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Port of Miami keeps their new business coming back after West Coast diversions early in 2015

The Port of Miami posted double-digit container volume growth in June, a testament to the port’s concerted effort to boost organic growth and preserve business diverted from the U.S. West Coast during the port congestion crisis in late 2014 and early 2015.

Miami container volumes jumped 16.3 percent year-over-year to 85,322 20-foot equivalent units in June, according to the port. The news comes a month after the port posted double-digit container growth in both March and April.

In April, container volumes increased 17.5 percent year-over-year to 93,400 TEUs, marking the busiest month on record at the port since December 2004.

Miami has made considerable gains in the container business this year, but the Florida port is still fighting for a larger share of the Asia-U.S. import market. Among other East Coast ports, Miami’s share of Asian import cargo is still only 4 percent, dropping from 4.5 percent in 2013, according to data from PIERS, a sister product of within IHS Maritime & Trade.

For months now, an ongoing project to deepen Miami’s harbor has been advertized as part of the solution. The port is counting down the days until its $205 million dredging project is expected to be completed this summer. Although originally slated for a July ribbon-cutting, the project’s completion has been pushed back to August.

Miami’s new 50-foot depths will mean the port will be able to accommodate new ultra-large container ships when they begin transiting the expanded Panama Canal in 2016. Once completed, PortMiami will be the only major logistics hub south of Virginia capable of handling fully laden post-Panamax vessels and port officials say that will be a major draw to importers.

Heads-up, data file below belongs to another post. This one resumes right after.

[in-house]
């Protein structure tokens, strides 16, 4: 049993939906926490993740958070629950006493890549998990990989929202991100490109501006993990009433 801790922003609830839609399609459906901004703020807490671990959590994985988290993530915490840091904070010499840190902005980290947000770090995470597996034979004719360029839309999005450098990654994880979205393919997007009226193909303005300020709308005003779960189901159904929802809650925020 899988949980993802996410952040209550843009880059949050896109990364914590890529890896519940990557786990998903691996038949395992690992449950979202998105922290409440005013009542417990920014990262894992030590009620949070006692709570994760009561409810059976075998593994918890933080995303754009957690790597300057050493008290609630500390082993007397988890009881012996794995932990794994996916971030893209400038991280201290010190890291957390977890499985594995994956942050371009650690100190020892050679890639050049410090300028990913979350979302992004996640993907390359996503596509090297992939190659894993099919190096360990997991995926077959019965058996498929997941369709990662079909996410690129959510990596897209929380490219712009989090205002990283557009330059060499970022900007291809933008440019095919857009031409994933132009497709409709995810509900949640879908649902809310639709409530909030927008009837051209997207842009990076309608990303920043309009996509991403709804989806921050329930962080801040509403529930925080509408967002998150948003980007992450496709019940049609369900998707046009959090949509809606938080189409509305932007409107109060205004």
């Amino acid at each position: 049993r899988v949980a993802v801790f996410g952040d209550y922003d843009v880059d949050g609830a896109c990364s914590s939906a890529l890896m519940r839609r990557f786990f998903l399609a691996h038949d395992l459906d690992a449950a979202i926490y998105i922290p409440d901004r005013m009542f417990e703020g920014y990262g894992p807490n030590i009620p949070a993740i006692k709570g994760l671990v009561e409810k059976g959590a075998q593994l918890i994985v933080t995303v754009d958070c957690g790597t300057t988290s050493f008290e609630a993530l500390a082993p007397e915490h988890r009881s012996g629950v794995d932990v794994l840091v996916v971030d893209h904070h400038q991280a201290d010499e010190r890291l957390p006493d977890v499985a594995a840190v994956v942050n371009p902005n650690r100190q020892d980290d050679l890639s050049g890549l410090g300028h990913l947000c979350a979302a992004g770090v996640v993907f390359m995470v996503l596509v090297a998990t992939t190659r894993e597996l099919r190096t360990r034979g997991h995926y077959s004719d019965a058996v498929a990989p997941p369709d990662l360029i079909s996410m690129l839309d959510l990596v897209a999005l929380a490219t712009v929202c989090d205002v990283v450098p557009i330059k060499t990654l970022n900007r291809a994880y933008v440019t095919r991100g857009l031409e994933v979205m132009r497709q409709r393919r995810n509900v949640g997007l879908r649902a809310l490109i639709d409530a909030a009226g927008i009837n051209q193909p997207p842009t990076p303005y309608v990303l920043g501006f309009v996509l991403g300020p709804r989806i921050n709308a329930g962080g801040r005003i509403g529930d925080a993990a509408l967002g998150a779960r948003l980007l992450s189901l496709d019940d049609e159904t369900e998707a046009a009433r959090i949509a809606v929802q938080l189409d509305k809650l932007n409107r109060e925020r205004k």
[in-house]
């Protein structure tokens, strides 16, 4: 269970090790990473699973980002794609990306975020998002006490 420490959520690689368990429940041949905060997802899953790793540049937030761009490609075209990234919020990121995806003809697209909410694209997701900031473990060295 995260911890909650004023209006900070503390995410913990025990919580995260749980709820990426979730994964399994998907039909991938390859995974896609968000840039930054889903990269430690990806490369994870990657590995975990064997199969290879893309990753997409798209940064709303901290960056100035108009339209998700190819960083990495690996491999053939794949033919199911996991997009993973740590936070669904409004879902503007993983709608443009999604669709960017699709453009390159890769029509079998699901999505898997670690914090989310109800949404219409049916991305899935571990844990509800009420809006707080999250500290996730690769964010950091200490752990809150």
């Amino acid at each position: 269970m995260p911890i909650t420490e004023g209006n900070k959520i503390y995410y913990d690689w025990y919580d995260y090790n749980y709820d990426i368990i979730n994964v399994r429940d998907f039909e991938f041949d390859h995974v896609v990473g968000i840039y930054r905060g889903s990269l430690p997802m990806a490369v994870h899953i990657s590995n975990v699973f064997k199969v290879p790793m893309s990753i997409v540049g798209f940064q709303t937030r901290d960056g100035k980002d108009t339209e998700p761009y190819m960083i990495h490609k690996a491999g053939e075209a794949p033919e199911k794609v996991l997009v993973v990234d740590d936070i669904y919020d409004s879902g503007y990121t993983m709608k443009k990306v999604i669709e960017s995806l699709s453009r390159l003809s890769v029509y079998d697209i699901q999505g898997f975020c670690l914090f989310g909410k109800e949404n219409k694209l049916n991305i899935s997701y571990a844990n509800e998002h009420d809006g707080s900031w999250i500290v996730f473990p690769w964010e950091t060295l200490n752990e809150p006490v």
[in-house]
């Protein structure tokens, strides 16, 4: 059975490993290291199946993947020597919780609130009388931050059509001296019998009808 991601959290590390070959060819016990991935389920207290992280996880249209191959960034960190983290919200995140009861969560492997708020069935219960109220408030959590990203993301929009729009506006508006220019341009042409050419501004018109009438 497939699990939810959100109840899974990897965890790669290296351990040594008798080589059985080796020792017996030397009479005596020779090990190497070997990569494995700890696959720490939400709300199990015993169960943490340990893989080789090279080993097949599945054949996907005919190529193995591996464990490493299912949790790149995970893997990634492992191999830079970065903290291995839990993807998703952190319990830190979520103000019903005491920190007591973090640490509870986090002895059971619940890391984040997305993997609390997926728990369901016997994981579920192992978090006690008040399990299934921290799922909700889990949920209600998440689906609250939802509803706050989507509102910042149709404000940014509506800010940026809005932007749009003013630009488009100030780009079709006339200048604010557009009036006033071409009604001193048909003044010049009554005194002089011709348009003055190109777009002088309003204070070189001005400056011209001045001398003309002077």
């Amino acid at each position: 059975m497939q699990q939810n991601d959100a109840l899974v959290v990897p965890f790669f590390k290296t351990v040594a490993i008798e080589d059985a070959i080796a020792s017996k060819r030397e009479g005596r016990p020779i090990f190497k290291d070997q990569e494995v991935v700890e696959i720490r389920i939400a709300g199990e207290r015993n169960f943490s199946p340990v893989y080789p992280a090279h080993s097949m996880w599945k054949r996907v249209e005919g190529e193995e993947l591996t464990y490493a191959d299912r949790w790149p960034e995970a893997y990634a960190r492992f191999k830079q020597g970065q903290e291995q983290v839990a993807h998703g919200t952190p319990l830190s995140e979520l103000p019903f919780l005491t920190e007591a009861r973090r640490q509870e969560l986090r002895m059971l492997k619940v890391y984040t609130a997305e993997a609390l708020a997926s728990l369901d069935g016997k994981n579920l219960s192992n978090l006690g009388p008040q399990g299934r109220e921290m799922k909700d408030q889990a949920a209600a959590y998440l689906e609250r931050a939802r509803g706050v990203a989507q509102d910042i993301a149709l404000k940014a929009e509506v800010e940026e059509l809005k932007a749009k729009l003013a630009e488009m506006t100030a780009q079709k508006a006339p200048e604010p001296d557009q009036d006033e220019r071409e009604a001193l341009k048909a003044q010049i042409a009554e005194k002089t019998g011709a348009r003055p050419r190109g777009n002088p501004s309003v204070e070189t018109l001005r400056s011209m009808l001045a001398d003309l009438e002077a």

In addition to the deep dredge, the port will also be celebrating the arrival of new on-dock intermodal rail service in partnership with Florida East Coast Railway, connecting the port to 70 percent of the U.S. population in four days or less, and a new tunnel connecting the port directly the U.S. interstate highway system.

“It is an exciting time at Port Miami,” the port said in a statement. “We are continuously working hard to put the infrastructure in place to provide the world’s top ocean carriers the best quality of service.”

Many of Miami’s investments, however, are being made specifically to circumvent the port’s inherent disadvantages, namely its geographic distance from other U.S. cities.

Miami port executives think the combined impact of a deeper harbor, on-dock intermodal service and the new tunnel could propel it to the major leagues in the Asian import market. Earlier this summer, the port announced the return of Hamburg Sud service, a decade after the carrier left Miami for other waters. Port Director Juan Kuryla said that the port is already in conversations with the Ocean Three, 2M and G6 alliances about bringing their services to southern Florida come August.

Nevertheless, the port still faces a steep battle to increase its stake in the Asian imports market. The Port of New York-New Jersey still dominates the Asia-East Coast market, handling 37 percent of the trade’s cargo. Savannah controls 29 percent; Virginia, 12 percent; and Charleston 4 percent.




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